Sermons

Summary: Evangelism is the task of first importance for the Body of Christ. This message talks about this first importance, puts evangelism in perspective with the other purposes of the church, and gives some practical suggestions on how to do it.

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SERIES: “GOD-GIVEN GUIDELINES FOR GROWING A GREAT CHURCH”

TEXT: MARK 16:15-16

TITLE: Guideline #10: “COMMITTING TO EVANGELISM AS OUR PRIMARY MISSION”

(Material primarily from Bob Russel’s When God Builds A Church)

INTRODUCTION: A. I first read this story called “The Life Saving Station” in Knofel Staton’s Heaven

Bound Living:

On a dangerous sea coast where shipwrecks often occur, there was once a crude

little life-saving station. The building was just a hut and had only one boat, but the few

devoted members kept a constant watch over the sea. With no thought for themselves,

they went out every day and night, tirelessly searching for shipwreck victims. Many

lives were saved by this wonderful little life-saving station, and so it became famous.

Some of those who were saved and various others in the surrounding area wanted to

become associated with the station and give their time, money, and effort for the

support of its work. New lifeboats were bought and new life-saving crews were

trained. The little life-saving station grew.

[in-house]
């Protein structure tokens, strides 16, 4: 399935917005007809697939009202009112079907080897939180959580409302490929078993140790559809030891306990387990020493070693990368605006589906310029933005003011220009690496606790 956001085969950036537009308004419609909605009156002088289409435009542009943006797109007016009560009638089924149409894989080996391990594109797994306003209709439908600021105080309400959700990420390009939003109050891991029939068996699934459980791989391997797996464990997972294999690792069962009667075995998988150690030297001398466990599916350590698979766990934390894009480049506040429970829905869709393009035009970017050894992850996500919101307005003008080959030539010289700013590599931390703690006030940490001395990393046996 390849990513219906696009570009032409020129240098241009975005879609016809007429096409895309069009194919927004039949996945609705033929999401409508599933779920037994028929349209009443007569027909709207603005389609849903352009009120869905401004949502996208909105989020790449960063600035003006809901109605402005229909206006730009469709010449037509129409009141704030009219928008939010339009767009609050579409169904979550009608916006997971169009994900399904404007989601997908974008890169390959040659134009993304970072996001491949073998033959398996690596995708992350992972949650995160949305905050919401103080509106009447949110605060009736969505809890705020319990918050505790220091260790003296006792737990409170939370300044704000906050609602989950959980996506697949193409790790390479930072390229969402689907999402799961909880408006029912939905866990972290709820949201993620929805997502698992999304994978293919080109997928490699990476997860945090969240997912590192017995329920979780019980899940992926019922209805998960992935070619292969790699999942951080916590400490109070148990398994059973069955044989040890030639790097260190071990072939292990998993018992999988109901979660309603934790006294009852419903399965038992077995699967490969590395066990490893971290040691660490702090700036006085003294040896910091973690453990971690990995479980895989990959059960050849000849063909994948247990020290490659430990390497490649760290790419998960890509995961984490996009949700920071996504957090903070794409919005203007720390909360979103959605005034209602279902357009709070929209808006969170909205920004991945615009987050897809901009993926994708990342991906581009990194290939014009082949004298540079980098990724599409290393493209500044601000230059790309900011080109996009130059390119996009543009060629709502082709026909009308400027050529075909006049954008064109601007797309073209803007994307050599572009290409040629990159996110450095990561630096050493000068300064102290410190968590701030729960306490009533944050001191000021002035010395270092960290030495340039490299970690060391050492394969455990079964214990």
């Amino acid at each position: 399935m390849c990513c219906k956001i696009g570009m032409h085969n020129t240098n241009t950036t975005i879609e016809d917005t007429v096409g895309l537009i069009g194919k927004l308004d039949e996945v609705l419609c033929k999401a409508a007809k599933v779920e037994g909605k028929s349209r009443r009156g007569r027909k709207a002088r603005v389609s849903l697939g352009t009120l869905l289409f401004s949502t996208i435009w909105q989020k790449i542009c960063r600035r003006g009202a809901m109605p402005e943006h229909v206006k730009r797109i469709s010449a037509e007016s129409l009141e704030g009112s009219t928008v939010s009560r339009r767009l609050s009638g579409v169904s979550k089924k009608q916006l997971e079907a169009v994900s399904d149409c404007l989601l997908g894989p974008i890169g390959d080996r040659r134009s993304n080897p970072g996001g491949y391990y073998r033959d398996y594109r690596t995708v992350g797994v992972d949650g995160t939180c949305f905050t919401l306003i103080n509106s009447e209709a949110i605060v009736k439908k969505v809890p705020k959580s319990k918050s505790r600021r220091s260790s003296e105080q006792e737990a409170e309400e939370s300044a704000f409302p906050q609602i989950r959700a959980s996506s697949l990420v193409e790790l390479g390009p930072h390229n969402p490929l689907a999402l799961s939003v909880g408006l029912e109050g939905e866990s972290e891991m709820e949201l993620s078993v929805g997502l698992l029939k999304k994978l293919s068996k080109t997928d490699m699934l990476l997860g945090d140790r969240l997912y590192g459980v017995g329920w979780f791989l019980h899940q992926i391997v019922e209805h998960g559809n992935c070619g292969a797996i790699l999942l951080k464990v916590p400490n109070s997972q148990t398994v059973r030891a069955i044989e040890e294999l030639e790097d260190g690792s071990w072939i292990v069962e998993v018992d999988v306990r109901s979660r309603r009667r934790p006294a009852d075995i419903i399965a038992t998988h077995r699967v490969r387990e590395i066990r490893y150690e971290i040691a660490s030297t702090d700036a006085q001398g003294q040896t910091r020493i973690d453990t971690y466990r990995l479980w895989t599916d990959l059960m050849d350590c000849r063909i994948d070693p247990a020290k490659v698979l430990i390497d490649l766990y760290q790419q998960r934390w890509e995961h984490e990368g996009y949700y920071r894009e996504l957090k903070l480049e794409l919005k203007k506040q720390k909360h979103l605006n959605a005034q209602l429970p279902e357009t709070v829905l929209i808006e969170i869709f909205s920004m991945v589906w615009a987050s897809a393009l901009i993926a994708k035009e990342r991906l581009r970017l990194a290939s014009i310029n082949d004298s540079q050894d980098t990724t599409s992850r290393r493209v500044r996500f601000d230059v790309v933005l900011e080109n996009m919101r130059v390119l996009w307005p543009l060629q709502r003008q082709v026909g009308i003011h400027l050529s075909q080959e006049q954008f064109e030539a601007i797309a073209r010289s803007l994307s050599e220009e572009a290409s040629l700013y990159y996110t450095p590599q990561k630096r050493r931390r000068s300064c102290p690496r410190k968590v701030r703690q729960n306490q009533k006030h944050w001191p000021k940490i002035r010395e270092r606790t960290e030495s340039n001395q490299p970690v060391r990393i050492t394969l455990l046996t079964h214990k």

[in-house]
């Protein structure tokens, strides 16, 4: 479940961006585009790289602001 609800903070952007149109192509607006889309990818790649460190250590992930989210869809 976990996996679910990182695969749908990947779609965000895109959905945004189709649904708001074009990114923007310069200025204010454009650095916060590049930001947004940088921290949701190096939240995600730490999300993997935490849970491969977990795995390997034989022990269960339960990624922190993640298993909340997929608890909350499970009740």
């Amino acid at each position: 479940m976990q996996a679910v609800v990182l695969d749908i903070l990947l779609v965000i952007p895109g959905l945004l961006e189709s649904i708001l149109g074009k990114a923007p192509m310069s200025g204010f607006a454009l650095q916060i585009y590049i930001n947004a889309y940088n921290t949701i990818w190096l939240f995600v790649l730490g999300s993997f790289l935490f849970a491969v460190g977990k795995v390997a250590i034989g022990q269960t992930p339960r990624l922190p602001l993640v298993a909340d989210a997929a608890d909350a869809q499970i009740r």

Some of the members of the life-saving station were unhappy that the building was

so crude and poorly equipped. They felt a little more comfortable place should be

provided as the first refuge of those who were saved from drowning. So they replaced

the emergency cots and the emergency beds and put in better furniture. Now the life-

saving station became a popular gathering place for its members, and they decorated it

beautifully and furnished it exquisitely because they used it as a sort of social club.

Fewer members were now interested in going to sea on life-saving missions so they

hired lifeboat crews to do the work. The life-saving motif still prevailed in the club’s

decoration and there was a liturgical lifeboat in the room where the club met.

About this time a large ship was wrecked off the coast and the hired crews brought

in loads of cold, wet, half-drowned people. They were dirty and sick and some of them

had black skin, and some had yellow skin. The beautiful new clubhouse was

considerably messed up, so the property committee immediately had a shower house

built outside the club where the victims of the shipwrecks could be cleaned up before

coming inside.

At the next meeting there was a split in the club membership. Most of the members

wanted to stop the life-saving activity because it was unpleasant and a hindrance to the

normal social life of the club. Some members insisted on life-saving operations as the

primary purpose and pointed out they were still called a life-saving station. But they

were voted down and told if they wanted to save the lives of shipwreck victims in

those waters, they could begin their own life-saving station down the coast, which they

did.

And as the years went by, the new station experienced the same changes that

occurred in the old and it evolved into a club and yet another life-saving station was

founded. History continued to repeat itself. And if you visit the coast today you find a

number of exclusive clubs along the shore. Shipwrecks are frequent in those waters,


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